BAH, Indonesia (AFP) – Aid began to trickle in to devastated villages in Indonesia's Aceh province on Thursday where thousands have been left homeless after a powerful earthquake that killed at least 30 people.
The 6.1-magnitude tremor sparked landslides, flattened buildings and injured hundreds in the natural disaster-prone province, where a tsunami triggered by an earthquake in 2004 claimed more than 170,000 lives.
The quake, which struck Tuesday in Aceh's mountainous interior, caused a mosque to collapse in one village, killing six children as they took part in a Koran reading session.
The Red Cross said that some 5,000 people have fled their homes and many are in desperate need of food, blankets and shelter.
Many villages in the worst-affected districts of Central Aceh and Bener Meriah had been cut off following the quake.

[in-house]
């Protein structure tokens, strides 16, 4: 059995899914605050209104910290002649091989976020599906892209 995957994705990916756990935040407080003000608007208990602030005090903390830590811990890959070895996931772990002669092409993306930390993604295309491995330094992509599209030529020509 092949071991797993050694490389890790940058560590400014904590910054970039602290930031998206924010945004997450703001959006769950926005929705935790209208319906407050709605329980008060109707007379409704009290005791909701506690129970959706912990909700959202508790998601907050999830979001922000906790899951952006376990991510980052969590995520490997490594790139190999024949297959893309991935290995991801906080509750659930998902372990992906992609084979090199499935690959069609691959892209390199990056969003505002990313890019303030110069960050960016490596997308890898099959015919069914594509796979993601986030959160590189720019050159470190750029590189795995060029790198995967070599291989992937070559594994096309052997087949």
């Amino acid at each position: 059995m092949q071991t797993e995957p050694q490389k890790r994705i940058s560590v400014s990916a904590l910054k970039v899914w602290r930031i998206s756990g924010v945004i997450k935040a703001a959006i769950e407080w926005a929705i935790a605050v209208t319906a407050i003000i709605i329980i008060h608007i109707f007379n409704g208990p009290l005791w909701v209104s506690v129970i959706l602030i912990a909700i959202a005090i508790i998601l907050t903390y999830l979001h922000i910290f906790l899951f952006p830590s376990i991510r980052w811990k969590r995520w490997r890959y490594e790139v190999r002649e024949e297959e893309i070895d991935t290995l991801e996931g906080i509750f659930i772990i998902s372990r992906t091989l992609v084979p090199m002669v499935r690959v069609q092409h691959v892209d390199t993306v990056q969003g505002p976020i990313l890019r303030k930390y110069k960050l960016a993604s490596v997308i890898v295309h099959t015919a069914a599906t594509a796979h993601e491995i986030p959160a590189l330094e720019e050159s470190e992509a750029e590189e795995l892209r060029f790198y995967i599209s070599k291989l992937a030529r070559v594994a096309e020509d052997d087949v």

By Thursday many landslides blocking roads had been cleared and aid was beginning to arrive, said the national disaster agency.
"Today our priority is to put up tents for people who have taken refuge. They are also in desperate need of blankets," said agency spokesman Sutopo Purwo Nugroho.
He said Thursday that 30 people were confirmed dead, another 12 were still missing and 275 had been injured. More than 300 buildings have also been damaged, according to the agency.
Four trucks from the local branch of the Red Cross were on their way to the worst-hit areas, said Fauzi Husaini, an Aceh-based official from the aid group.
They were carrying hundreds of mats, tarpaulins, mosquito nets, and blankets as well as cooking equipment, clothes and toiletries, he said.
Aid was yet to reach the village of Bah, where search and rescue teams were using shovels to clear a landslide under which four victims were believed to be buried, said an AFP reporter at the scene.
"It is now in the hands of God," Maliki, the father of a 12-year-old boy believed to be buried in the landslide, told AFP.
"But I still want to see my son, whether he is alive or dead," added Maliki, who gave only one name.
Indonesia sits on the Pacific "Ring of Fire" where tectonic plates collide, causing frequent seismic and volcanic activity.